Study: Patient Perceptions of Safety, Efficacy Not Swayed by Generic Drug Appearances

June 12, 2020

Survey respondents contradicted prior research that has suggested that manufacturer changes in medication appearance affect perceptions of safety and effectiveness.

A study published in the American Pharmacists Association (APhA) Annual Meeting 2020 Virtual Poster Hall Gallery found that changes in medication appearance did not seem to affect patient perceptions of safety and efficacy, preferences with medication appearance, and responses to medication appearance changes.

According to the poster presentation, the study investigators stressed the prevalence of generic medications in the United States, as they comprise an estimated 70% of all prescriptions sold nationally. Although the FDA maintains that all generic drugs must be bioequivalent to the originator, it does not enforce any consistency in the color, shape, and size of these medications.

Prior studies have indicated that patients depend on pill appearance to ensure they are taking the correct medication, indicating that individuals are more likely to be nonadherent or experience adverse health outcomes if they experience a change in the appearance of their medications.

Investigators provided patients at Walgreens in Richmond, Virginia, who had experienced a medication manufacturer change within the last 12 months, with a 34-question survey to assess patient perceptions. Questions included:

  • If you received a generic pill with a new appearance during a routine refill, would you think the new pill could be less effective?

  • How often do you rely on pill appearance to make sure you are taking the correct drug?

  • Would you pay an extra copay to ensure a routine medication would always be the same size, shape, and color?

  • After taking the new medication, did you:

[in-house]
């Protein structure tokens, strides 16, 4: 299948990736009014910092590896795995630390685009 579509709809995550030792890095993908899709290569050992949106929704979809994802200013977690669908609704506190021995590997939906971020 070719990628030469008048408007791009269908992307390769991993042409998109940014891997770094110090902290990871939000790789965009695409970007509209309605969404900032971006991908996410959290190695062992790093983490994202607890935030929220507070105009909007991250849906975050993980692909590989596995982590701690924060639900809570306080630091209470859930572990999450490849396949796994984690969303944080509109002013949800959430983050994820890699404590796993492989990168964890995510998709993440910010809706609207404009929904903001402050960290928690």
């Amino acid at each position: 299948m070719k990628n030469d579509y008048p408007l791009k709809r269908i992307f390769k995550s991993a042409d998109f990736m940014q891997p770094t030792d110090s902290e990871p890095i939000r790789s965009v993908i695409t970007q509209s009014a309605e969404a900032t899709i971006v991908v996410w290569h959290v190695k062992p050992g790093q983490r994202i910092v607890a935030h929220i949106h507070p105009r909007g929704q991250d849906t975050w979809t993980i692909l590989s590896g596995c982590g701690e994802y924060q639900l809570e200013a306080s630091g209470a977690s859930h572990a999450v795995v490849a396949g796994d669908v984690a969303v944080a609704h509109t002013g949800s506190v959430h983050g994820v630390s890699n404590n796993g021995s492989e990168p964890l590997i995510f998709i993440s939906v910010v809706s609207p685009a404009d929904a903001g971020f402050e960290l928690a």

o   Experience new adverse effects? Stop taking the medication?

o   Switch back to the pill with the past appearance?

Investigators additionally assessed population data. The most prevalent prescription appearance changes for this population study were for psychiatric drugs (40%), hypertension (20%), respiratory drugs (13%),and seizure (13%). Other medication classes included birth control, antibiotic, pain management, and migraine. 

A total of 53.3% responded that their new pill would not be less effective; and 86.7% responded that they don’t believe their new pill would be less safe.

Limitations included that the study was conducted at a single site, had a small sample size, and had a duration of 4 months. 

 

The investigators recommended that this, in conjunction with future studies on the topic, have the potential to contribute to the “Know Your Medicine, Know Your Pharmacist” campaign, which highlights the importance of pharmacists in the health care system and encourages patients to get to know their pharmacist, which is the best way to learn about their medication.

References:

 

1. Ngo JM. Salgado TM, Caldas LM. Patients’ perceptions of changes in the appearance of generic medications. VCU School of Pharmacy. Presented at: APhA Annual Meeting 2020; online.